The 8 Worst TV Shows That Came From Amazing Video Games - Image 1

Sometimes, TV adaptations manage to take famous characters and give the public a brand new way to enjoy them. Other times, particularly when those shows are adapted from videogames, producers shove a money-shaped funnel into something beloved and suck the joy out of its lifeless husk. This Dorklyst explores the 8 worst TV shows that came from amazing videogames.

8. Sonic Underground

It might be difficult to recall after a decade of Sonic turning into a werewolf, starring in Arthurian RPGs, and ritually disemboweling your childhood, but there was a time when Sonic was a generally well-regarded franchise. The year was 1999, and the addition of a true 3D platformer to the series' winning formula was keeping hedgehogs lodged firmly in the public eye. DiC Entertainment had made two Sonic cartoons before, and wanted a fresh one for the Dreamcast generation. The new show would have all the classic aspects that Sonic fans had come to love about the series: royal siblings, a lizard priest, and enchanted shape-shifting instrument-weapons.

DiC carved out their own little Sonic universe where Sonic was a prince with a royal brother and sister. Together they formed an illegal rock group called "The Sonic Underground." And since everyone knows absolute monarchy beats despotism, the plot revolved around finding their mother, the Queen, so their family could overthrow Robotnik. Notably, they also had amulets that became instruments. Jamming together in 'harmony' would weaponize their songs.

To top everything off, veteran Sonic actor Jaleel White portrayed all three protagonists. For most of the show, it's just Steve Urkel with a microphone, pretending to be three musical hedgehogs of mixed gender. Inexplicably, reception was chilly, and Sonic lent his incredible speed to the rate at which the show was canceled: after one season.


7. Battletoads

Hey, remember that game from the 1990s starring a bunch of green anthropomorphic lake-dwellers that had the minds of ten year olds and beat up bad guys for fun? No, not Teenage Mutant Ninja Turtles. The other one. Battletoads.

A wildly successful video game, these totally-not-teenage-mutant-ninja-turtles tried their luck at a TV show. From a doo-wop inspired theme song to the corny catchphrase, "Let's get warty!" Battletoads was the embodiment of everything middle-aged marketing executives thought kids liked about cartoons.

It starred three clichés of high school outcasts — the nerd, the punk, and the fat kid – who are so utterly uncool that they are literally sent to the principal's office for being losers. Later, they're randomly offered the ability to become legendary intergalactic warriors by a talking goose professor. The trio accepts without any remote hint of hesitation and are given the alter egos of the valiant heroes of yore. In other words, they're turned into talking toads.

DiC was so embarrassed by the fact that the phrase "I'm a psychoranic skull crushing supertoad, man!" was ever uttered that the show never went beyond a single episode.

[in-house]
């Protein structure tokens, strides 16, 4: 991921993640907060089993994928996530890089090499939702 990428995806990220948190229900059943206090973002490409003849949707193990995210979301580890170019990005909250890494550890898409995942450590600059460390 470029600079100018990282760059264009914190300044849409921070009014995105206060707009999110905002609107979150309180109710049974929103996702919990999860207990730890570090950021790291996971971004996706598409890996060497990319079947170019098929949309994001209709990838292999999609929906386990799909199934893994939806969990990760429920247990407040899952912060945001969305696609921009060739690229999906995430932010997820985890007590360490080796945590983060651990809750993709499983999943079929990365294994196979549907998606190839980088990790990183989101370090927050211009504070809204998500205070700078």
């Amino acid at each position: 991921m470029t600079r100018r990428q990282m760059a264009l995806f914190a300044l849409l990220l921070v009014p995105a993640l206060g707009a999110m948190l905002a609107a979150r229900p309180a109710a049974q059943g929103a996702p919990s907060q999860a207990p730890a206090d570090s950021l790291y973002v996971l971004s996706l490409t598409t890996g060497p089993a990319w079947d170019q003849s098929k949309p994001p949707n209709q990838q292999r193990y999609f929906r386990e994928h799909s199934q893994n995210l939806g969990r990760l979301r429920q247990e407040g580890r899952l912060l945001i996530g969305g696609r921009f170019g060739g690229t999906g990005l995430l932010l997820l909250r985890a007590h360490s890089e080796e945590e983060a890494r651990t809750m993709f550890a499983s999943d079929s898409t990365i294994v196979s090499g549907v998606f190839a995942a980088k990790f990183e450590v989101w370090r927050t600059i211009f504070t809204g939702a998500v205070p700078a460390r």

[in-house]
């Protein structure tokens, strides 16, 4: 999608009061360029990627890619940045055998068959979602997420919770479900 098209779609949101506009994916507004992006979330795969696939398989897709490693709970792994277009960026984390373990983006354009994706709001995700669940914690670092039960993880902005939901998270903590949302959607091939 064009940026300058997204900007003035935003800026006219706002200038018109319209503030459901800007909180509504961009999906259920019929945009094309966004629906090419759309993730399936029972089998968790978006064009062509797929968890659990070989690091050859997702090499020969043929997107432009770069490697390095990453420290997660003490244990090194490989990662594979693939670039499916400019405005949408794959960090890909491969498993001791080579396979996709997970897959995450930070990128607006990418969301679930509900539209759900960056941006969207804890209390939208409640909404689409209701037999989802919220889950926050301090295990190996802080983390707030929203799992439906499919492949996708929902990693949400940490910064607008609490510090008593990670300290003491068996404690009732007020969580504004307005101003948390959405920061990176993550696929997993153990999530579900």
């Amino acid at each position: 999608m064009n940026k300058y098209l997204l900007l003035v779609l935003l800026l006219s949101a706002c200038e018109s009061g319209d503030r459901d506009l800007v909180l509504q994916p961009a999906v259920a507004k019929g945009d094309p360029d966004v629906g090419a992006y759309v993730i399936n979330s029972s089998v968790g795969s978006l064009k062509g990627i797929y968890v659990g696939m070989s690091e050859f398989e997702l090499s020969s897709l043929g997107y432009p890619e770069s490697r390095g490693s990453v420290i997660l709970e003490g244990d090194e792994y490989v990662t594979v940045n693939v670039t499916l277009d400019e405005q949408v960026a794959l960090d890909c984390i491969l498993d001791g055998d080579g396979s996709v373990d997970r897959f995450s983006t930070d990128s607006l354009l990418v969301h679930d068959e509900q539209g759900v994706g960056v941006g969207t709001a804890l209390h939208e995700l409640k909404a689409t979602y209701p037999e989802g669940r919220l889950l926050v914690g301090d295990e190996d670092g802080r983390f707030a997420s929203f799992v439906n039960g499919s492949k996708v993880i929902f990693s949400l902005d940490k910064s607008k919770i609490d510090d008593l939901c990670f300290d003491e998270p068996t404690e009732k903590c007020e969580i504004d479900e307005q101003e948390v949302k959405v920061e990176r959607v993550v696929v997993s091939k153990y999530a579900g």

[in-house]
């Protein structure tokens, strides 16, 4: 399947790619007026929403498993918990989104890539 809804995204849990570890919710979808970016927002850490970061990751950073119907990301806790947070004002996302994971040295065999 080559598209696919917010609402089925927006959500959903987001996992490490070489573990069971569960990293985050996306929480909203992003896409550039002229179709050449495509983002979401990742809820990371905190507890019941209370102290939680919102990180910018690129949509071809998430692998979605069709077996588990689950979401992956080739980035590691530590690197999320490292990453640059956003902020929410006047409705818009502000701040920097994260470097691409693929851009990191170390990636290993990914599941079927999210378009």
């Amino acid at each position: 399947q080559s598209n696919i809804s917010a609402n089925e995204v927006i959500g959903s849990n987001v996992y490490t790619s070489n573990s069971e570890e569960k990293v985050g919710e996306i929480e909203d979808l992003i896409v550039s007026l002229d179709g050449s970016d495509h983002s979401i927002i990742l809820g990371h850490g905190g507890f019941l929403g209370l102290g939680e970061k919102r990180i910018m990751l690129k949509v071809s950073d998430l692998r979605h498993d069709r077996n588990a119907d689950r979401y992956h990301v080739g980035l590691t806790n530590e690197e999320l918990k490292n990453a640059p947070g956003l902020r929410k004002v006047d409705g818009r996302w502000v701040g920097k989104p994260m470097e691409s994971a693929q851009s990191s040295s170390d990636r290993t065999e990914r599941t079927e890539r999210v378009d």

6. Mortal Kombat: Defenders of the Realm

Rarely is it that a game is so revolutionarily violent, so innovatively brutal, and so sheerly sadistic that it spurs the creation of a content rating system specifically designed to warn the general public of its capacity for bloodshed. Mortal Kombat went and did just that – spawning both the ESRB rating system and the nightmares of thousands of small children. Some will argue that Mortal Kombat achieved such great success because it was legitimately fun and entertaining; others will point to the fact that you can turn into a dragon and literally eat your enemy's torso.

But that's why Mortal Kombat: Defenders of the Realm was so shocking – shocking in the way that it wasn't shocking at all. Mortal Kombat is a game where you can yank your opponents' arms clear off their body, and then stand and flex your bulging muscles while blood spurts wildly out of the other player's dismembered stumps. In contrast, this Saturday morning cartoon had no serious violence. Sure, there were fights, but a battle without a couple of exposed spleens is not the Mortal Kombat we know and love.

The Mortal Kombat franchise practically uses blood as currency, so the lack of violence is what probably led to this show's ultimate demise after a sole season.

5. Captain N: The Game Master

During the 90's, Mario couldn't have been in higher demand if his game cartridges were everlasting syringes full of wish-granting heroin, and so his show was appropriately successful. Nintendo loved TV money, but feared that their other properties lacked individual draw. Their solution? Captain N!

Because artistic integrity aint nothin but a thing, the show took place in the cut and paste setting of Videoland. It was composed of entire worlds excised from video games like tumors and stapled together into a pulsating, horrible pastiche. Not content to feed the nightmare with their own franchises, Nintendo obtained the rights to use Mega Man and Castlevania as additional fodder.

Our young hero (Kevin Keene) was sucked into his television one day, and found himself at the beck and call of Princess Lana, Videoland's ruler. He and his fellow product placements, including a giant anthropomorphized Game Boy, spent two seasons on schizophrenic adventures through bastardized settings. Mother Brain, the primary antagonist, was given massive red lips and human features, and Mega Man was eventually reduced to a chubby, human boy in a green costume.

The budget was severely cut in the third season, leading to adventures in public domain settings like Robin Hood. The show's rapid failure ultimately proves that "The Expendables but with video games" isn't a viable premise for a TV show.